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Elizabeth Elliot said, “All our problems are theological ones, William Temple said. All of them have to do with our relationship to God and his to us, and this is precisely why it makes sense to come to God with them.”

Our prayer motivator verse from the Word of God today is Acts 9:11 which reads: “And the Lord said unto him, Arise, and go into the street which is called Straight, and enquire in the house of Judas for one called Saul, of Tarsus: for, behold, he prayeth.”

Our prayer motivator quote today is from R.A. Torrey. He said, “God has not changed; and His ear is just as quick to hear the voice of real prayer, and His hand is just as long and strong to save; as it ever was.”

Prayer and Vigilance, Part 6 (TPMD Bus 2 – #712)

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POEM: “Have You Considered My Prayer” by Kathleen Higham

Our prayer motivator passage from the Word of God today is Jonah 4:2 which reads: “And he prayed unto the Lord, and said, I pray thee, O Lord, was not this my saying, when I was yet in my country? Therefore I fled before unto Tarshish: for I knew that thou art a gracious God, and merciful, slow to anger, and of great kindness, and repentest thee of the evil.”

Our featured prayer motivator quote is from Andrew Murray. He said, “The Master says (and the experience of His people has confirmed) that men of strong faith are men of much prayer.”

My personal encouragement for you today is this: There is great power through prayer to God. And there are great benefits from God in prayer. You will find as you trail through life that you will need God, and prayer invites God to work in, through, and for your life.

Our prayer motivator devotional today is titled “PRAYER AND VIGILANCE” part 6 from the book, “Necessity of Prayer” by E.M. Bounds.

In the New Testament, there are three different words, which are translated “watch.” The first means “absence of sleep,” and implies a wakeful frame of mind, as opposed to listlessness; it is an enjoinder to keep awake, circumspect, attentive, constant, vigilant. The second word means “fully awake,” — a state induced by some rousing effort, which faculty excited to attention and interest, active, cautious, lest through carelessness or indolence, some destructive calamity should suddenly evolve. The third word means “to be calm and collected in spirit,” dispassionate, untouched by slumberous or beclouding influences, a wariness against all pitfalls and beguilements.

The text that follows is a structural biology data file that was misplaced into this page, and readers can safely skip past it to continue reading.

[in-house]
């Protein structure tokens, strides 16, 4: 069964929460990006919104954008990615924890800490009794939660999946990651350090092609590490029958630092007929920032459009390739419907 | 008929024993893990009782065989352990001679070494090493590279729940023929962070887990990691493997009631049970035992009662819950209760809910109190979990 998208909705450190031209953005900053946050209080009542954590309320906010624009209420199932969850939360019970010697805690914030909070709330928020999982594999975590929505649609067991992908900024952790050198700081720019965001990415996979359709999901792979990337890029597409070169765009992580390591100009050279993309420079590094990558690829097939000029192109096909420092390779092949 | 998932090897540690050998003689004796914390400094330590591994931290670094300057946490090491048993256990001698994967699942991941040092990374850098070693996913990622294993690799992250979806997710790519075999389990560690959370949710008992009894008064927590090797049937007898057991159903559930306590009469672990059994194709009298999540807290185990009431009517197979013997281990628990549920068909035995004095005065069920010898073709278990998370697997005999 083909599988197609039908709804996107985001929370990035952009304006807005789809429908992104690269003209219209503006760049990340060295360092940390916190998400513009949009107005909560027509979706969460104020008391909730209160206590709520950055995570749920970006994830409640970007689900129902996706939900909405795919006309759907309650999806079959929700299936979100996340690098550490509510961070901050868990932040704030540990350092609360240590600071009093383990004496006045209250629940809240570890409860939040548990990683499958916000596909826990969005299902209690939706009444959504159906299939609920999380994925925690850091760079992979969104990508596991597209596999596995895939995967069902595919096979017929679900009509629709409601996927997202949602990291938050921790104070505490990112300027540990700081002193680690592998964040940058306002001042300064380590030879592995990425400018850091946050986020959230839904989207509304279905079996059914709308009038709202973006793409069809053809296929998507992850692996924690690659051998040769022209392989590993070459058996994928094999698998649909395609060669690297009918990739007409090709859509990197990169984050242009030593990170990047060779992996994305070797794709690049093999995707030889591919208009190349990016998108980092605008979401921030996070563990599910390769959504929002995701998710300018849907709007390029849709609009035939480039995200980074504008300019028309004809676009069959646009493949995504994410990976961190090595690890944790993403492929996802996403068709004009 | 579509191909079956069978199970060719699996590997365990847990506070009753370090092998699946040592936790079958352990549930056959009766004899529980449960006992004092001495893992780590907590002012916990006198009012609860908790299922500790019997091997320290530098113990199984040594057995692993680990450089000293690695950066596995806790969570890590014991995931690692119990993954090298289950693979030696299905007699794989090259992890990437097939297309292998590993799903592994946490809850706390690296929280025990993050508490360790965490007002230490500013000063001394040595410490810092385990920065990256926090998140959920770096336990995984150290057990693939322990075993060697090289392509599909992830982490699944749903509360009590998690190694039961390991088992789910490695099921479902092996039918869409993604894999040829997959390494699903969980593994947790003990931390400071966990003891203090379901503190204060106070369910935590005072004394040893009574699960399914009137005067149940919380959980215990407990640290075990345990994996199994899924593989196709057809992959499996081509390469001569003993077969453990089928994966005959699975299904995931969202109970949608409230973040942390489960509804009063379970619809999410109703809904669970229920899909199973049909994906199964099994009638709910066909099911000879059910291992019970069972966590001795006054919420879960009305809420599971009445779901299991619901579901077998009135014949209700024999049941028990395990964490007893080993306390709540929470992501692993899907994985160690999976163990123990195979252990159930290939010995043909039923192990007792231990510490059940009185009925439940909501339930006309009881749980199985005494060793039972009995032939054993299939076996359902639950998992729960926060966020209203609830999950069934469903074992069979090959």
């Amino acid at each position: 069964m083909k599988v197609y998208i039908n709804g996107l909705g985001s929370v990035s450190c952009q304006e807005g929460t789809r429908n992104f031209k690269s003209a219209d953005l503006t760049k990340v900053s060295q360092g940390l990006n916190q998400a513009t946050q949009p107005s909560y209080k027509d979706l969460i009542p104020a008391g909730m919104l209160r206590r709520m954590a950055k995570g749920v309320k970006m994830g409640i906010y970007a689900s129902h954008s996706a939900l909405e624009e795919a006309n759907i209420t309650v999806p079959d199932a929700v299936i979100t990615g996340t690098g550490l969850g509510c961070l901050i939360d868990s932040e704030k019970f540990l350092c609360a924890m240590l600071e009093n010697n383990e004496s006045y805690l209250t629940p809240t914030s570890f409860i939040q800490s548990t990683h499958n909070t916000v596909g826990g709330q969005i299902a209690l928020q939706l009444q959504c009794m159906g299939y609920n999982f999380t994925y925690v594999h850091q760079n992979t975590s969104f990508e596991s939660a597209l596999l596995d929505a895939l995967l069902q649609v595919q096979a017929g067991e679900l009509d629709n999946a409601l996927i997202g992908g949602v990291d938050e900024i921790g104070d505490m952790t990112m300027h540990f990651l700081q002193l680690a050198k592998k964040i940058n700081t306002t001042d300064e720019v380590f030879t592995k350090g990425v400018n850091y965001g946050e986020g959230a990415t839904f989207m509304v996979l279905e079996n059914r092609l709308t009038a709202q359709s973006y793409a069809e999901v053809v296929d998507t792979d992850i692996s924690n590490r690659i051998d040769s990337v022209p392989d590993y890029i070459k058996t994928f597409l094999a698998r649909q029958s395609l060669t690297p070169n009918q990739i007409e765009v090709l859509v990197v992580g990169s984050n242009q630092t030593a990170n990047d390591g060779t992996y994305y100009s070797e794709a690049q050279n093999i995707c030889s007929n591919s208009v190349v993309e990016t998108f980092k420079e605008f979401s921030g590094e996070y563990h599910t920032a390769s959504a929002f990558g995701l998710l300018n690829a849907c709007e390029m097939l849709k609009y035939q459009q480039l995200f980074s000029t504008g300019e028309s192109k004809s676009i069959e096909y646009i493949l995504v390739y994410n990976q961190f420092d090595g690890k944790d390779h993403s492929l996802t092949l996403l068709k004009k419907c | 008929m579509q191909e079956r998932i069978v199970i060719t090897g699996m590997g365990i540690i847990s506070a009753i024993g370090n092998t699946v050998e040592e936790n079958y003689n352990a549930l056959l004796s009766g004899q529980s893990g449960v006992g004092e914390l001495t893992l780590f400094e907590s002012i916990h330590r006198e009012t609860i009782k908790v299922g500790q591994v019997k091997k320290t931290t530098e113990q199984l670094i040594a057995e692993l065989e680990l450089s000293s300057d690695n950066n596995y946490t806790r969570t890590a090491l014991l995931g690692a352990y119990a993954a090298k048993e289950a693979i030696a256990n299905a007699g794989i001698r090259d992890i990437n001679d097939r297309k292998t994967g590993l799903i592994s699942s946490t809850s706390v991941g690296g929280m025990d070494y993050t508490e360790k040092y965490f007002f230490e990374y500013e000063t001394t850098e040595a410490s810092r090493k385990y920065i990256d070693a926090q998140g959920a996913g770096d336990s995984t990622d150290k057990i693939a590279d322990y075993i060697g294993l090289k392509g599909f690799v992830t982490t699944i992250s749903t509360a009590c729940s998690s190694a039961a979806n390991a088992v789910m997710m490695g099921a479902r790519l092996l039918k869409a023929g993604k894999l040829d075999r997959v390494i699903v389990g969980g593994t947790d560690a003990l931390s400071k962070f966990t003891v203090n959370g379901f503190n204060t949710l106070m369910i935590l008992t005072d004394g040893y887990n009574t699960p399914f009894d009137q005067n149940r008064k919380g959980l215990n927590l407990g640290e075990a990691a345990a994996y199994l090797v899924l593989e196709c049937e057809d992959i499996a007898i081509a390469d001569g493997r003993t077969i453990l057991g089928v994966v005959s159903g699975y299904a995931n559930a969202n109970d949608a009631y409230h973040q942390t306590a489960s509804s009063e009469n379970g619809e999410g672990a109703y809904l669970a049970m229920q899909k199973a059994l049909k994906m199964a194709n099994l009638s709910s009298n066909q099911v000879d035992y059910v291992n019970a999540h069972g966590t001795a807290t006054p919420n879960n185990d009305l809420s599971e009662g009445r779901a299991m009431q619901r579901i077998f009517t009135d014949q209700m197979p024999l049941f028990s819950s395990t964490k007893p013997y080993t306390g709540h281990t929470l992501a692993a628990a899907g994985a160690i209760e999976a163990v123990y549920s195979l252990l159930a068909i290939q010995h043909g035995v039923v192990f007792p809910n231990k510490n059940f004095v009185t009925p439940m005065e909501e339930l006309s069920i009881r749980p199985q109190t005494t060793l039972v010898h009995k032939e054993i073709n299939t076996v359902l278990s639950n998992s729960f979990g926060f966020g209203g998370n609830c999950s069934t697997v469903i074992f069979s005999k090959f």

All three definitions are used by St. Paul. Two of them are employed in connection with prayer. Watchfulness intensified, is a requisite for prayer. Watchfulness must guard and cover the whole spiritual man, and fit him for prayer. Everything resembling unpreparedness or non-vigilance, is death to prayer.

In Ephesians, Paul gives prominence to the duty of constant watchfulness, “Watching thereunto with all perseverance and supplication.” Watch, he says, watch, WATCH! “And what I say unto you, I say unto all, Watch.”

Sleepless wakefulness is the price one must pay for victory over his spiritual foes. Rest assured that the devil never falls asleep. He is ever “walking about, seeking whom he may devour.” Just as a shepherd must never be careless and unwatchful lest the wolf devour his sheep, so the Christian soldier must ever have his eyes wide open, implying his possession of a spirit which neither slumbers nor grows careless. The inseparable companions and safeguards of prayer are vigilance, watchfulness, and a mounted guard. In writing to the Colossians Paul brackets these inseparable qualities together: “Continue in prayer,” he enjoins, “and watch in the same, with thanksgiving.”

The Prayer Motivator Minute #854

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Krista Weatherspoon said, “If you just take the time to pray and realize that God is in control and can handle your situation, then you can be a much more positive, more optimistic person.”

Our prayer motivator verse from the Word of God today is Luke 2:36-37 which reads: “And there was one Anna, a prophetess…And she was a widow of about fourscore and four years, which departed not from the temple, but served God with fastings and prayers night and day.”

Our prayer motivator quote today is from Thomas Aquinas. He said, “We set forth our petitions before God, not in order to make known to Him our needs and desires, but rather so that we ourselves may realize that in these things it is necessary to turn to God for help.”

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The Prayer Motivator